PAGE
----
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German court rules sacking of Palestinian journalist using IHRA was unlawful   

German broadcaster 'Deutsche Welle', 3 February 2022 [YURI KADOBNOV/AFP/Getty Images]
German broadcaster 'Deutsche Welle', 3 February 2022 [YURI KADOBNOV/AFP/Getty Images]

Palestinian journalist, Farah Maraqa, has won an unfair dismissal case against Deutsche Welle (DW) seven months after being suspended by the German media network over allegation of anti-Semitism. A German court ruled today that her dismissal on charges of anti-Semitism was "legally unjustified" after the initial hearing on 20 July 2022. The court has ordered DW to reinstate Maraqa and pay for the costs of the legal dispute.

Maraqa was dismissed along with six other journalists in February 2022. The highly dubious and controversial International Holocaust Remembrance Alliance (IHRA) definition of anti-Semitism was used to defend their dismissal. The charge of anti-Semitism was made against Maraqa after an external inquiry that scoured previous articles and social media posts of the former employees, who are all Palestinian or Lebanese.

The findings of the internal investigation were based on the IHRA. Pro-Israel groups like the Canary Mission are known to keep a blacklist of people who they target using malicious allegations of anti-Semitism. It's not known if DW used a similar anti-Palestine organisation in Germany when it carried out its external inquiry.

Critics have long warned against the IHRA's adoption. Though the so-called working definition of anti-Semitism (WDA) is non-statutory, pro-Israeli groups have counted on its mass adoption by public bodies as well as private groups to supress criticism of Israel. Eleven of the 13 examples conflate criticism of Israel with anti-Semitism. This latest victory is another indication that on the rare occasion the IHRA is challenged in court, victims stand a good chance of winning.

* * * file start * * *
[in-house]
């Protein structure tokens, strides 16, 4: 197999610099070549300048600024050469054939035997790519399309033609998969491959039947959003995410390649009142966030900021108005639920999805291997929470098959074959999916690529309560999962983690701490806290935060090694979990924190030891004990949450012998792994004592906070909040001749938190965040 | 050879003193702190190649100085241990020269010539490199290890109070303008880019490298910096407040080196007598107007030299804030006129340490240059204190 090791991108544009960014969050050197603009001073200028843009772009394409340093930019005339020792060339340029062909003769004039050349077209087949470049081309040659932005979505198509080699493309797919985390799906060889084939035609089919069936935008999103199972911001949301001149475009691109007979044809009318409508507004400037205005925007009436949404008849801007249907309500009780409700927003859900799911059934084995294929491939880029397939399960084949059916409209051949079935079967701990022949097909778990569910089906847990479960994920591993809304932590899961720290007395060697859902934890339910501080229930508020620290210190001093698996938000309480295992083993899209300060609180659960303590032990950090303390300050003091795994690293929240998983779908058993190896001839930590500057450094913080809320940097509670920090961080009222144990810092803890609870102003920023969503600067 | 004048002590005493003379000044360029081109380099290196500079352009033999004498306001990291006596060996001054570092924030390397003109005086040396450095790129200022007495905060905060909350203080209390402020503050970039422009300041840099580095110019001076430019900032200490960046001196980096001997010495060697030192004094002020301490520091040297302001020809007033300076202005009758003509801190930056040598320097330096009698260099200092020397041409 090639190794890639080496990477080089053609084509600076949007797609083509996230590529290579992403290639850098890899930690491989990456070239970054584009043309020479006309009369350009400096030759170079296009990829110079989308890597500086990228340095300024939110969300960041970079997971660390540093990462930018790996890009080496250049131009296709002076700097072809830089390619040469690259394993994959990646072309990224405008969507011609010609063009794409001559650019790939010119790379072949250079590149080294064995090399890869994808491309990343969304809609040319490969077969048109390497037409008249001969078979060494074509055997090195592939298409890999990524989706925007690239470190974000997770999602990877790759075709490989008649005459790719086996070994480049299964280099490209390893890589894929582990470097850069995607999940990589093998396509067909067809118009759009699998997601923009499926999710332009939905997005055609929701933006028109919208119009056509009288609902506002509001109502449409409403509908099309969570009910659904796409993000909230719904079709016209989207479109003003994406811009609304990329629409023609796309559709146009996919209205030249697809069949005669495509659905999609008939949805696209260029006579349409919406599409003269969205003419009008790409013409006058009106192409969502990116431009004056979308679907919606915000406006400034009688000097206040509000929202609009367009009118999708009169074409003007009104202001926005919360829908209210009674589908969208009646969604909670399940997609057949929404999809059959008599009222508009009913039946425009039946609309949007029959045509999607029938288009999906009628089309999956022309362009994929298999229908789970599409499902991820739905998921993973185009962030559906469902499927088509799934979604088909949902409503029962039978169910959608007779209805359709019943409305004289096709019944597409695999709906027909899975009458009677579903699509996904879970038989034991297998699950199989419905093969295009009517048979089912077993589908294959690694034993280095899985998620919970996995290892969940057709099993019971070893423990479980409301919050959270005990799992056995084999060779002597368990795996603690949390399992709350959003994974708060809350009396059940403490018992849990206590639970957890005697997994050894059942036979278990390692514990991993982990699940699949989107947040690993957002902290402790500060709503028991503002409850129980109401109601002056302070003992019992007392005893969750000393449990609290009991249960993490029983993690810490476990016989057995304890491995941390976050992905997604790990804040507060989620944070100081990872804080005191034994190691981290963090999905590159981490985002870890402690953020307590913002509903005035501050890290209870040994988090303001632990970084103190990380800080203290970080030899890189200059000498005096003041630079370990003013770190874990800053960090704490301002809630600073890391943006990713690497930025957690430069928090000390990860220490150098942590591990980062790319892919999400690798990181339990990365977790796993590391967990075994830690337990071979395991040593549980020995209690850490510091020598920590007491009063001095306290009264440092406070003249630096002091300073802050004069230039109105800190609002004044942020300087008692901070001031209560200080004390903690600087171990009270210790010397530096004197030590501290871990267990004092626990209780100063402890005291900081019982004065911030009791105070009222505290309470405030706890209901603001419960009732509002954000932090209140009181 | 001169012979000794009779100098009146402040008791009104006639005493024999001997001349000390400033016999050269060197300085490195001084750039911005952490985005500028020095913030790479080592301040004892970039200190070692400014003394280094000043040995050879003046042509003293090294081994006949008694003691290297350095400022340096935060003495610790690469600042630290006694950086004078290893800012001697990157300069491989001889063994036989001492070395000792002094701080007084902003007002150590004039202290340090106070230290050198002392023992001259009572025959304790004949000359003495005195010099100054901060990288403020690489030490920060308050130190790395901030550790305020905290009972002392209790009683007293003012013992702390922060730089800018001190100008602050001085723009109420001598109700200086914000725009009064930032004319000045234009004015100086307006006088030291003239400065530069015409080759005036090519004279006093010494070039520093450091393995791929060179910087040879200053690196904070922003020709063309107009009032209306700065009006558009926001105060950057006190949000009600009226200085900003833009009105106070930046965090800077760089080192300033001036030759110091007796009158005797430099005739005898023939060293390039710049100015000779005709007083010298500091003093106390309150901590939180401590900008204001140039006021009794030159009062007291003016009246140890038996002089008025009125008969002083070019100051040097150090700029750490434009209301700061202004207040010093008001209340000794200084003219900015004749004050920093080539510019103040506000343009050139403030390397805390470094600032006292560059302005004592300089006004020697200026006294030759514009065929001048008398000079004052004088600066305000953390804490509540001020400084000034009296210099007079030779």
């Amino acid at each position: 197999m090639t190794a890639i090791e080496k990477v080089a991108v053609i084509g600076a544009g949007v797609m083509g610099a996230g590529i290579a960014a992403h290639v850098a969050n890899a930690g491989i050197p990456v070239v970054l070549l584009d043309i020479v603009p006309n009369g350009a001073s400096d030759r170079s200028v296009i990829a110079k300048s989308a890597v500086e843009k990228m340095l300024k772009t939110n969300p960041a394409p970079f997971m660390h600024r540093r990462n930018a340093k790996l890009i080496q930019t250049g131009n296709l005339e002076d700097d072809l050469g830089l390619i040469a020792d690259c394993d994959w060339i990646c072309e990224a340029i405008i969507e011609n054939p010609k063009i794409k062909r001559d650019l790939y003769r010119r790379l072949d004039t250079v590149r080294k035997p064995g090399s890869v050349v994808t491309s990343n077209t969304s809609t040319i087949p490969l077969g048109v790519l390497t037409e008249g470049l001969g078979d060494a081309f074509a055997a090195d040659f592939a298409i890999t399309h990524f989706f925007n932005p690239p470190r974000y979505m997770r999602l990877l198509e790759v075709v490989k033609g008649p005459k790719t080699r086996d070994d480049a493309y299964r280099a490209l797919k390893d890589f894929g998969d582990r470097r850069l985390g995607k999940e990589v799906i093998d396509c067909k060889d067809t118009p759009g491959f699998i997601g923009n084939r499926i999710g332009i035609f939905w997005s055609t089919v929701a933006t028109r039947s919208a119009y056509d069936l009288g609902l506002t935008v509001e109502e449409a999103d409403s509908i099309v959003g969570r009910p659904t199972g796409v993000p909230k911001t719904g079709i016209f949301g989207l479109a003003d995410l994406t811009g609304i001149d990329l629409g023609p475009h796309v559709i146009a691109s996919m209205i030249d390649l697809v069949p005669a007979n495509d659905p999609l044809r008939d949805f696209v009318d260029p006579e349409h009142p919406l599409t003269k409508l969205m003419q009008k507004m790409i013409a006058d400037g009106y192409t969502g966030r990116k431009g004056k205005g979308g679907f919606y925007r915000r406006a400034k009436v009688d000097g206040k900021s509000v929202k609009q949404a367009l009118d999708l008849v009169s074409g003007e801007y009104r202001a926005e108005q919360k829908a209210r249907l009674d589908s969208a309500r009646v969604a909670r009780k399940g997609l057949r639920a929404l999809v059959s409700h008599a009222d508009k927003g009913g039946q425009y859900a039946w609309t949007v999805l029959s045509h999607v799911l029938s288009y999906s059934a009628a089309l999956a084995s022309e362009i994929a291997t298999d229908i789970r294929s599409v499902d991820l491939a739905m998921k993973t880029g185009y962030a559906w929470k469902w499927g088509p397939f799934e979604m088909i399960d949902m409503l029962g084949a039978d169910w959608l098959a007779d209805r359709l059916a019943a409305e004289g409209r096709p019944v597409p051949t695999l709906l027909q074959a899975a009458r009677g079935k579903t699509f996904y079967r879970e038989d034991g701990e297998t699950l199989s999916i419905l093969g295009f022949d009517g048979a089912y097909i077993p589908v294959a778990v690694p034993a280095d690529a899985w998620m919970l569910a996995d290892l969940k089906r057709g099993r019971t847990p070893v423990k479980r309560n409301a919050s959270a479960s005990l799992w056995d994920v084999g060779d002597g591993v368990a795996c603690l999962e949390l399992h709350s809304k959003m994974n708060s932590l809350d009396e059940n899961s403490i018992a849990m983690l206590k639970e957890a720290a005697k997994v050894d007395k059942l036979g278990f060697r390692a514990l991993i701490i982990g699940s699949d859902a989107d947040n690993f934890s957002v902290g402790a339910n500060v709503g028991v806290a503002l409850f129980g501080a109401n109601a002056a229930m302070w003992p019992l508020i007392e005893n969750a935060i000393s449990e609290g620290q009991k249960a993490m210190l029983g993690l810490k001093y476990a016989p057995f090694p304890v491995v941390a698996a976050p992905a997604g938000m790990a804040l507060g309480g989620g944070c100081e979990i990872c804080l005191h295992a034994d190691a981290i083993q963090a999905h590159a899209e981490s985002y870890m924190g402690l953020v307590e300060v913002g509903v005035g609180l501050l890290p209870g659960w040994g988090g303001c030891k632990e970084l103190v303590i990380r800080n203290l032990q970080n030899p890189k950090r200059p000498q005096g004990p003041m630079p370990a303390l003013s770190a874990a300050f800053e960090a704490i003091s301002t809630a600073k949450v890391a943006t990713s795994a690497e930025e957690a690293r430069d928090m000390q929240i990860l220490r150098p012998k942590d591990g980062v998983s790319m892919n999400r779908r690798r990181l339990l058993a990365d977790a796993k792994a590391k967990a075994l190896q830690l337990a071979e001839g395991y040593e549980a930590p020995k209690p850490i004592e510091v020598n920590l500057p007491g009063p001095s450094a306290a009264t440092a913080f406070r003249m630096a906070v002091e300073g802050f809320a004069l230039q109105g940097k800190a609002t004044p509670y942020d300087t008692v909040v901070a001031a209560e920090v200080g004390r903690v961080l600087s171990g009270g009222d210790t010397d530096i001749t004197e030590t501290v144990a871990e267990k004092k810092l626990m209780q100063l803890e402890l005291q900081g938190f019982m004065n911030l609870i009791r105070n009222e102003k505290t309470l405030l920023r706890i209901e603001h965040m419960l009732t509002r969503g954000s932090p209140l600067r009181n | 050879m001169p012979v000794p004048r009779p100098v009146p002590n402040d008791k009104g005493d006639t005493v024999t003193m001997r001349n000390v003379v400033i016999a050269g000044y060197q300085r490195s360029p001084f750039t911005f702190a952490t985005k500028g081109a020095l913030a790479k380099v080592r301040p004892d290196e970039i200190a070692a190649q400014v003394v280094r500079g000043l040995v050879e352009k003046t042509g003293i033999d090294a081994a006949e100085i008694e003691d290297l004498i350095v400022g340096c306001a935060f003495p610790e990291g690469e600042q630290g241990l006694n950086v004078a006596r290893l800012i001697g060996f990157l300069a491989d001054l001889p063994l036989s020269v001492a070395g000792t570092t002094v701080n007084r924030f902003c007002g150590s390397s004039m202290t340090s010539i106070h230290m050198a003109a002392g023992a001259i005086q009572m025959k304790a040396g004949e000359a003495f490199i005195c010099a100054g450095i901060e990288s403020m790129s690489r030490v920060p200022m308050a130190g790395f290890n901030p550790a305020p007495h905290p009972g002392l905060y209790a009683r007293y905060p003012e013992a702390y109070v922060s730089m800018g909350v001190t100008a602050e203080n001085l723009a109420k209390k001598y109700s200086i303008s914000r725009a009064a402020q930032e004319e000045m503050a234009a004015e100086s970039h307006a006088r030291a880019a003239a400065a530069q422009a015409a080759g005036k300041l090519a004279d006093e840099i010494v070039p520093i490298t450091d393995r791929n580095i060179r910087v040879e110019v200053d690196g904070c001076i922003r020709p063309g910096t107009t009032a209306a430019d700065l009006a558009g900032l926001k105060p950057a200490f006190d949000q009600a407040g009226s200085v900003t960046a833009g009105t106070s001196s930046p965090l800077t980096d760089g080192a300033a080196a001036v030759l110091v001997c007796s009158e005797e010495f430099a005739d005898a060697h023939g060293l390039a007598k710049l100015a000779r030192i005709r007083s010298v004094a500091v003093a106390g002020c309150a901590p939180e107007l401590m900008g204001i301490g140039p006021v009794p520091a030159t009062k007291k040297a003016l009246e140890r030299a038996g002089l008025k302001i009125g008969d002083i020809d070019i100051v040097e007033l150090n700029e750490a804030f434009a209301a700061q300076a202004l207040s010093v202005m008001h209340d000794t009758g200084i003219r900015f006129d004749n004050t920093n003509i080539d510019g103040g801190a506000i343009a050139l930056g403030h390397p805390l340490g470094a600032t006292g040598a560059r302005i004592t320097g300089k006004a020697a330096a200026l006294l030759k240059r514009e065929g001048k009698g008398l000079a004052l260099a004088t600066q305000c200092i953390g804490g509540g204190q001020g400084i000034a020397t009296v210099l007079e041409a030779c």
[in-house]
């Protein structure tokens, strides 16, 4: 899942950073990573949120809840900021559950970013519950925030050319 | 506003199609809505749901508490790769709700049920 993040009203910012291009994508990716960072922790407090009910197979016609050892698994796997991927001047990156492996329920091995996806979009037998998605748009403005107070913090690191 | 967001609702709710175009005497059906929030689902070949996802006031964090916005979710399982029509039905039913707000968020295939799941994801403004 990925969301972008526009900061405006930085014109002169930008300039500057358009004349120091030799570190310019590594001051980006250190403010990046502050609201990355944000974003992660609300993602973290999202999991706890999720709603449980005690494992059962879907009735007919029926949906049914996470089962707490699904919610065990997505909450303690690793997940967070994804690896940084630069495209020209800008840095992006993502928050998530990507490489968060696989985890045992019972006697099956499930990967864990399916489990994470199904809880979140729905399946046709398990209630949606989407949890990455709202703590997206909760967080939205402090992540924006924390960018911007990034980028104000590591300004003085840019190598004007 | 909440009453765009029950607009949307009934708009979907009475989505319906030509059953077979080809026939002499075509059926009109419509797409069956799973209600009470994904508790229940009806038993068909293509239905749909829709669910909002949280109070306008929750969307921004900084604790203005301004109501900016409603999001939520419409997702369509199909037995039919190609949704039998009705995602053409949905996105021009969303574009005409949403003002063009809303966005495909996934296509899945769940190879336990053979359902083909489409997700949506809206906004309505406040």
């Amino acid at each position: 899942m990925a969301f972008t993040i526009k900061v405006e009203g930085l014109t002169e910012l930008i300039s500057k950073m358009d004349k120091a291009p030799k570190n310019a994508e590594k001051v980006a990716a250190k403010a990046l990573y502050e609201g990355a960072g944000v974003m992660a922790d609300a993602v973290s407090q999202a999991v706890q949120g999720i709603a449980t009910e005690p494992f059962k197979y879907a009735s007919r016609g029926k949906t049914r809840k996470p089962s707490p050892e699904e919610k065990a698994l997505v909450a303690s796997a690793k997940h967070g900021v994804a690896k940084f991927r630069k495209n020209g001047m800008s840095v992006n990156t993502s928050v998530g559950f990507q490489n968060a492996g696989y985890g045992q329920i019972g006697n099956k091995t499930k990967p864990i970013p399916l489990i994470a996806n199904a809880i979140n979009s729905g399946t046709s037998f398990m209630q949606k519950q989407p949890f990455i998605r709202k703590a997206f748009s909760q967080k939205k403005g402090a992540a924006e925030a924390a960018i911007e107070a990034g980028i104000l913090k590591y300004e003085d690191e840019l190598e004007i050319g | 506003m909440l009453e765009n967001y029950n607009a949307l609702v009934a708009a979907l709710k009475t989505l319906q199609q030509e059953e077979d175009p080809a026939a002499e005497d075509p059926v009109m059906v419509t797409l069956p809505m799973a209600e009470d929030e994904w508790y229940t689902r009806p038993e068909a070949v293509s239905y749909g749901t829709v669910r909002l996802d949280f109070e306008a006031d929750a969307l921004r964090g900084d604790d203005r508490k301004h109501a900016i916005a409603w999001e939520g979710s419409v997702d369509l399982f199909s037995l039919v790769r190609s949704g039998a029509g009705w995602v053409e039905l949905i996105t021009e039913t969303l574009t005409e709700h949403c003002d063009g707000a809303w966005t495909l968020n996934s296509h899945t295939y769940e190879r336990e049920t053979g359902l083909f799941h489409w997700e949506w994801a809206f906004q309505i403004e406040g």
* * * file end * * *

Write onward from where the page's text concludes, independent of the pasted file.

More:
Read: Palestine exposes the limits of free-speech and the morally bankrupt 'cancel culture'

The legal victory, according to the European Legal Support Center (ELSC) which supported Maraqa's case, suggests that the court recognised that the termination of her contract, justified through a controversial investigation using allegations of anti-Semitism based on the IHRA, was illegal.

"It is a relief that the judge ruled in Farah's favour and held Deutsche Welle accountable for this illegal dismissal," said Giovanni Fassina, director of the ELSC. "We hope this sends a clear message that they should stop their censorship practices."

Warning against IHRA, Fassina added: "This case illustrates how the institutionalisation of the IHRA-WDA can lead to severe infringements upon freedom of expression and freedom of the press. At the same time, it is another confirmation that pushing back – including through legal action – is effective and is a necessity in order to uphold these rights."

Maraqa's victory against the German broadcaster is the second lawsuit that DW has lost after it terminated the contract of seven journalists from their Arabic service. On 7 July, the Bonn Labour Court found that DW's dismissal of Palestinian journalist Maram Salem was unlawful. In another case, DW settled, and all the remaining cases are still pending.

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